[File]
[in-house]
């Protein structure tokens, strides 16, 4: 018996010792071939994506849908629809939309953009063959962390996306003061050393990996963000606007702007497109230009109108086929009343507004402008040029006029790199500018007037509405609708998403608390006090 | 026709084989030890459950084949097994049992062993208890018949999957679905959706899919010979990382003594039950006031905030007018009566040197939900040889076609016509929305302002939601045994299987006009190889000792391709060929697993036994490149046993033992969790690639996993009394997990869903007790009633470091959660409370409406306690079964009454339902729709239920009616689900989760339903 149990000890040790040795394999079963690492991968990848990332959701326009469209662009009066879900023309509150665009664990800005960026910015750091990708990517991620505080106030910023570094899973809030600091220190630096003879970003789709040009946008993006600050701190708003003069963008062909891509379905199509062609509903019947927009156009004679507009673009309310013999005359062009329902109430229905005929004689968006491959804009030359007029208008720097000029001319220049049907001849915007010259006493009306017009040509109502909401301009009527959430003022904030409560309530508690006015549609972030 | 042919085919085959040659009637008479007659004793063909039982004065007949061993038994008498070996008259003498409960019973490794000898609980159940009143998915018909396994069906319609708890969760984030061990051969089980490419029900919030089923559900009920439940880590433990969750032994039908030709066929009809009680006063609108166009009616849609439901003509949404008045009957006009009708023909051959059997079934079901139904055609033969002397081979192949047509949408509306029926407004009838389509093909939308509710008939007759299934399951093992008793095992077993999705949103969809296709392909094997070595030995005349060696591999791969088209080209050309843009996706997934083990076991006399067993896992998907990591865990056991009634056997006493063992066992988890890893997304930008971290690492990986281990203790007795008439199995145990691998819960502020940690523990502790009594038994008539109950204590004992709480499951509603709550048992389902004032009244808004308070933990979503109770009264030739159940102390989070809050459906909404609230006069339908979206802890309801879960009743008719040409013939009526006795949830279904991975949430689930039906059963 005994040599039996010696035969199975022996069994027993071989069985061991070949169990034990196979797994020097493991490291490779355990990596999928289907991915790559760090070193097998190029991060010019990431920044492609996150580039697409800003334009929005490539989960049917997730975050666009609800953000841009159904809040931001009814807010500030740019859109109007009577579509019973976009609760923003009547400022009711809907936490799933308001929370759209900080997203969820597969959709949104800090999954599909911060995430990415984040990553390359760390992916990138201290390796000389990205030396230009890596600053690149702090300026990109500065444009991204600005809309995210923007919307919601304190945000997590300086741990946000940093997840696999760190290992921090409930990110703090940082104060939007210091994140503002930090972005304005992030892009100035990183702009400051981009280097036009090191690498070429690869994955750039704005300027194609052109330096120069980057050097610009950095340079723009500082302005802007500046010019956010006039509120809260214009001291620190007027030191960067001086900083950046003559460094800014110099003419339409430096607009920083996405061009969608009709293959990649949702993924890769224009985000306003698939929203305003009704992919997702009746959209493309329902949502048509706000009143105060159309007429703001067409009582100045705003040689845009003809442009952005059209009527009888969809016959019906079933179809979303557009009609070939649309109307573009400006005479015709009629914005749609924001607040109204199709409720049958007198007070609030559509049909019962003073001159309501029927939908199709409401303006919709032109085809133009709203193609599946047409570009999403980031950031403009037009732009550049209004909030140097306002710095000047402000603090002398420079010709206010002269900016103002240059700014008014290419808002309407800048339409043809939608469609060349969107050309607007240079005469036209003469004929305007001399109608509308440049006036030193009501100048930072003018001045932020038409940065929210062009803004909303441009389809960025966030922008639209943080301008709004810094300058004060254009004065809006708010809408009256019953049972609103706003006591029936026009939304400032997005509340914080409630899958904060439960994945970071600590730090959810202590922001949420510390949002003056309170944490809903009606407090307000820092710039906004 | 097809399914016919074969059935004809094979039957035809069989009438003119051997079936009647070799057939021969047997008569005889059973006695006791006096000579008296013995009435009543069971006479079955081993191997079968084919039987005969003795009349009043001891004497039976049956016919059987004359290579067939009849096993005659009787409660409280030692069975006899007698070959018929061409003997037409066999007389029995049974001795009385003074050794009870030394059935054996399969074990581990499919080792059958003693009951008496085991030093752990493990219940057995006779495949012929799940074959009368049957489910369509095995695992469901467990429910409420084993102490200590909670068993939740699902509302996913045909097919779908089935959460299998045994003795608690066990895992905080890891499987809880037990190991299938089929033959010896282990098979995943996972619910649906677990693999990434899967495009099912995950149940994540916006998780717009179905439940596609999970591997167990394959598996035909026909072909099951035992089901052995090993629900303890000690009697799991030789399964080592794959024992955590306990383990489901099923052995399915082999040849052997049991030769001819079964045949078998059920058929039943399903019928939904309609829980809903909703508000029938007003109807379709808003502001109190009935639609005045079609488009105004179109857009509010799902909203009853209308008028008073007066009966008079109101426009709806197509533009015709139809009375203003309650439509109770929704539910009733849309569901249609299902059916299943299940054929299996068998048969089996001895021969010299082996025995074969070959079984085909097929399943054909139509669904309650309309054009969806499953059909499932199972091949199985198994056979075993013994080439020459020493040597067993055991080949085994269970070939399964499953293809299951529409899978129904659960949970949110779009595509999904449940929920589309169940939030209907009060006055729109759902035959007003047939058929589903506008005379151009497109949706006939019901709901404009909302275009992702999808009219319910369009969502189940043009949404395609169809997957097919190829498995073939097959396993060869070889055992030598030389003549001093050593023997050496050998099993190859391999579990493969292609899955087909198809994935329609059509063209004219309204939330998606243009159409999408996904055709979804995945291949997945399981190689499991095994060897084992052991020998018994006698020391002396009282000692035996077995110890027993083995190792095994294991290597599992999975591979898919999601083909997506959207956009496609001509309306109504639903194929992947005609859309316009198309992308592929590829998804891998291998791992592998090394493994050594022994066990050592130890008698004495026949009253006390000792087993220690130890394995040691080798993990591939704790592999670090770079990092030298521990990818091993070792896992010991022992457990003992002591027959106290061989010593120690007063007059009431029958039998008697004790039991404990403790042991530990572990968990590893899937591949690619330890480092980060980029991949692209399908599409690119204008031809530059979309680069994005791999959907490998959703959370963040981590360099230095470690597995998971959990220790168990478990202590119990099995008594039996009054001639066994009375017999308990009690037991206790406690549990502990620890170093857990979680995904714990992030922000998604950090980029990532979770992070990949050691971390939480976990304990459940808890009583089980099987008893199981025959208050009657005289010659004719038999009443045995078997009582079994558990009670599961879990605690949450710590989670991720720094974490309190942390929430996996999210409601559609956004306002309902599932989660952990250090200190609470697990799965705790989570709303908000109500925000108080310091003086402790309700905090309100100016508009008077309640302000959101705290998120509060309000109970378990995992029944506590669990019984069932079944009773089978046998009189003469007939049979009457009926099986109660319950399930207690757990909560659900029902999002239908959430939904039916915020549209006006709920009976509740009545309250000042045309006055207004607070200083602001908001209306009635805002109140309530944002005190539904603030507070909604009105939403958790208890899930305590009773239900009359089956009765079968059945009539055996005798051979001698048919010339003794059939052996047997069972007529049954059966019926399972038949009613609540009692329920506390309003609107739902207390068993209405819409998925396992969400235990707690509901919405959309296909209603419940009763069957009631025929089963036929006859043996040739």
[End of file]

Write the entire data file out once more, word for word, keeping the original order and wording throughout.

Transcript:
[in-house]
């Protein structure tokens, strides 16, 4: 018996010792071939994506849908629809939309953009063959962390996306003061050393990996963000606007702007497109230009109108086929009343507004402008040029006029790199500018007037509405609708998403608390006090 | 026709084989030890459950084949097994049992062993208890018949999957679905959706899919010979990382003594039950006031905030007018009566040197939900040889076609016509929305302002939601045994299987006009190889000792391709060929697993036994490149046993033992969790690639996993009394997990869903007790009633470091959660409370409406306690079964009454339902729709239920009616689900989760339903 149990000890040790040795394999079963690492991968990848990332959701326009469209662009009066879900023309509150665009664990800005960026910015750091990708990517991620505080106030910023570094899973809030600091220190630096003879970003789709040009946008993006600050701190708003003069963008062909891509379905199509062609509903019947927009156009004679507009673009309310013999005359062009329902109430229905005929004689968006491959804009030359007029208008720097000029001319220049049907001849915007010259006493009306017009040509109502909401301009009527959430003022904030409560309530508690006015549609972030 | 042919085919085959040659009637008479007659004793063909039982004065007949061993038994008498070996008259003498409960019973490794000898609980159940009143998915018909396994069906319609708890969760984030061990051969089980490419029900919030089923559900009920439940880590433990969750032994039908030709066929009809009680006063609108166009009616849609439901003509949404008045009957006009009708023909051959059997079934079901139904055609033969002397081979192949047509949408509306029926407004009838389509093909939308509710008939007759299934399951093992008793095992077993999705949103969809296709392909094997070595030995005349060696591999791969088209080209050309843009996706997934083990076991006399067993896992998907990591865990056991009634056997006493063992066992988890890893997304930008971290690492990986281990203790007795008439199995145990691998819960502020940690523990502790009594038994008539109950204590004992709480499951509603709550048992389902004032009244808004308070933990979503109770009264030739159940102390989070809050459906909404609230006069339908979206802890309801879960009743008719040409013939009526006795949830279904991975949430689930039906059963 005994040599039996010696035969199975022996069994027993071989069985061991070949169990034990196979797994020097493991490291490779355990990596999928289907991915790559760090070193097998190029991060010019990431920044492609996150580039697409800003334009929005490539989960049917997730975050666009609800953000841009159904809040931001009814807010500030740019859109109007009577579509019973976009609760923003009547400022009711809907936490799933308001929370759209900080997203969820597969959709949104800090999954599909911060995430990415984040990553390359760390992916990138201290390796000389990205030396230009890596600053690149702090300026990109500065444009991204600005809309995210923007919307919601304190945000997590300086741990946000940093997840696999760190290992921090409930990110703090940082104060939007210091994140503002930090972005304005992030892009100035990183702009400051981009280097036009090191690498070429690869994955750039704005300027194609052109330096120069980057050097610009950095340079723009500082302005802007500046010019956010006039509120809260214009001291620190007027030191960067001086900083950046003559460094800014110099003419339409430096607009920083996405061009969608009709293959990649949702993924890769224009985000306003698939929203305003009704992919997702009746959209493309329902949502048509706000009143105060159309007429703001067409009582100045705003040689845009003809442009952005059209009527009888969809016959019906079933179809979303557009009609070939649309109307573009400006005479015709009629914005749609924001607040109204199709409720049958007198007070609030559509049909019962003073001159309501029927939908199709409401303006919709032109085809133009709203193609599946047409570009999403980031950031403009037009732009550049209004909030140097306002710095000047402000603090002398420079010709206010002269900016103002240059700014008014290419808002309407800048339409043809939608469609060349969107050309607007240079005469036209003469004929305007001399109608509308440049006036030193009501100048930072003018001045932020038409940065929210062009803004909303441009389809960025966030922008639209943080301008709004810094300058004060254009004065809006708010809408009256019953049972609103706003006591029936026009939304400032997005509340914080409630899958904060439960994945970071600590730090959810202590922001949420510390949002003056309170944490809903009606407090307000820092710039906004 | 097809399914016919074969059935004809094979039957035809069989009438003119051997079936009647070799057939021969047997008569005889059973006695006791006096000579008296013995009435009543069971006479079955081993191997079968084919039987005969003795009349009043001891004497039976049956016919059987004359290579067939009849096993005659009787409660409280030692069975006899007698070959018929061409003997037409066999007389029995049974001795009385003074050794009870030394059935054996399969074990581990499919080792059958003693009951008496085991030093752990493990219940057995006779495949012929799940074959009368049957489910369509095995695992469901467990429910409420084993102490200590909670068993939740699902509302996913045909097919779908089935959460299998045994003795608690066990895992905080890891499987809880037990190991299938089929033959010896282990098979995943996972619910649906677990693999990434899967495009099912995950149940994540916006998780717009179905439940596609999970591997167990394959598996035909026909072909099951035992089901052995090993629900303890000690009697799991030789399964080592794959024992955590306990383990489901099923052995399915082999040849052997049991030769001819079964045949078998059920058929039943399903019928939904309609829980809903909703508000029938007003109807379709808003502001109190009935639609005045079609488009105004179109857009509010799902909203009853209308008028008073007066009966008079109101426009709806197509533009015709139809009375203003309650439509109770929704539910009733849309569901249609299902059916299943299940054929299996068998048969089996001895021969010299082996025995074969070959079984085909097929399943054909139509669904309650309309054009969806499953059909499932199972091949199985198994056979075993013994080439020459020493040597067993055991080949085994269970070939399964499953293809299951529409899978129904659960949970949110779009595509999904449940929920589309169940939030209907009060006055729109759902035959007003047939058929589903506008005379151009497109949706006939019901709901404009909302275009992702999808009219319910369009969502189940043009949404395609169809997957097919190829498995073939097959396993060869070889055992030598030389003549001093050593023997050496050998099993190859391999579990493969292609899955087909198809994935329609059509063209004219309204939330998606243009159409999408996904055709979804995945291949997945399981190689499991095994060897084992052991020998018994006698020391002396009282000692035996077995110890027993083995190792095994294991290597599992999975591979898919999601083909997506959207956009496609001509309306109504639903194929992947005609859309316009198309992308592929590829998804891998291998791992592998090394493994050594022994066990050592130890008698004495026949009253006390000792087993220690130890394995040691080798993990591939704790592999670090770079990092030298521990990818091993070792896992010991022992457990003992002591027959106290061989010593120690007063007059009431029958039998008697004790039991404990403790042991530990572990968990590893899937591949690619330890480092980060980029991949692209399908599409690119204008031809530059979309680069994005791999959907490998959703959370963040981590360099230095470690597995998971959990220790168990478990202590119990099995008594039996009054001639066994009375017999308990009690037991206790406690549990502990620890170093857990979680995904714990992030922000998604950090980029990532979770992070990949050691971390939480976990304990459940808890009583089980099987008893199981025959208050009657005289010659004719038999009443045995078997009582079994558990009670599961879990605690949450710590989670991720720094974490309190942390929430996996999210409601559609956004306002309902599932989660952990250090200190609470697990799965705790989570709303908000109500925000108080310091003086402790309700905090309100100016508009008077309640302000959101705290998120509060309000109970378990995992029944506590669990019984069932079944009773089978046998009189003469007939049979009457009926099986109660319950399930207690757990909560659900029902999002239908959430939904039916915020549209006006709920009976509740009545309250000042045309006055207004607070200083602001908001209306009635805002109140309530944002005190539904603030507070909604009105939403958790208890899930305590009773239900009359089956009765079968059945009539055996005798051979001698048919010339003794059939052996047997069972007529049954059966019926399972038949009613609540009692329920506390309003609107739902207390068993209405819409998925396992969400235990707690509901919405959309296909209603419940009763069957009631025929089963036929006859043996040739």